Will All PR Firms Now Ask Bloggers To Share Their Stats?

Over on SideDish, Nancy started a good conversation about how some bloggers operate with a sense of entitlement and skirt FTC rules about divulging freebies. The conversation started with a post about a “food writer” who schemed her way into a free multi-course wine dinner. Then, yesterday, Nancy let us know that something rather remarkable had happened. In response to Nancy’s post, a local company called Strauss Marketing sent out an email to bloggers it works with, asking them for data. The note read, in part:

In light of recent events and blogs, notably on D SideDish at the end of last week, we are taking a step back and looking at how PR professionals and bloggers can better work together taking into account FTC guidelines. Several of our clients read the blog and comments, and have asked us to find a way to better evaluate their business decisions on offering complimentary√ā¬†products/dinners/experiences. As a service to them we are asking that you please submit your most recent numbers on readership so that we may keep that on file.

Strauss Marketing is to be commended. There are a lot of folks out there writing about food because they are passionate about it and have something to say. If they garner an audience and communicate with it in an ethical manner, then they deserve a seat at the table. Their contributions make for a more informed dining public, while at the same time providing an efficient marketing channel for companies that know how to use it. But there are also a lot of charlatans out there who are only interested in a free meal and an ego stroke. These people deserve only to be kept on file.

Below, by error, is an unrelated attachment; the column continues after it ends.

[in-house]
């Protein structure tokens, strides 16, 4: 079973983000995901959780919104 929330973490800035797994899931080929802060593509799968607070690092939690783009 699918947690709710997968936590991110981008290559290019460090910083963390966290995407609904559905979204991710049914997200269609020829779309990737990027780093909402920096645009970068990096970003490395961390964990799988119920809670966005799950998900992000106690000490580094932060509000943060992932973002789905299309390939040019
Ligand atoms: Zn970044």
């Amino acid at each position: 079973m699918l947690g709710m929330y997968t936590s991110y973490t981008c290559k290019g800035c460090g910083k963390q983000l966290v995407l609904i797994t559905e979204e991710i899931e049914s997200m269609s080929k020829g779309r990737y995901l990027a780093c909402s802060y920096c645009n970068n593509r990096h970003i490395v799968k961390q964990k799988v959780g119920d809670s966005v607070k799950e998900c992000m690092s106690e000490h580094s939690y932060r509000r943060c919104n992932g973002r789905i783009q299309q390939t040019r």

6 comments on “Will All PR Firms Now Ask Bloggers To Share Their Stats?

  1. We’ve asked for VPM’s and other stats for about a year. A much better way to understand impact and discern how best to approach these relationships.

  2. I would like to clarify that the dinner was never free, it was a monthly dinner held for paying guests. The food writer came to the restaurant a few days before and said she wanted to come to the dinner. In our business, that is a reservation, not a comp. She did return the day after the dinner to pay the bill (plus tip). So have a care, commenters, in what you say about her.

    It was a paradox that Nancy was there to witness what transpired. Most distressing was the issue of the assumption of “free”. Until presented with the check at the end, there was never a question on her part if the dinner would be comped for PR purposes. She even told our GM she though it would be. We are asked frequently for comp PR seats, it’s a situation we know how to deal with. This was assumed, never asked. It could have been worse, it could have been some undercover critic covering the dinner instead of NN. Gad.

  3. Great mystery why bloggers are not bound by the same ethics ad newspaper writers. It goes without saying that bloggers need to share this information not only with PR firms but with their readers.

  4. All of this is embarrassing.

    Make a reservation, eat, drink, pay.

    If you can’t afford to eat then starve.

    Then go fuck yourself for being so lame.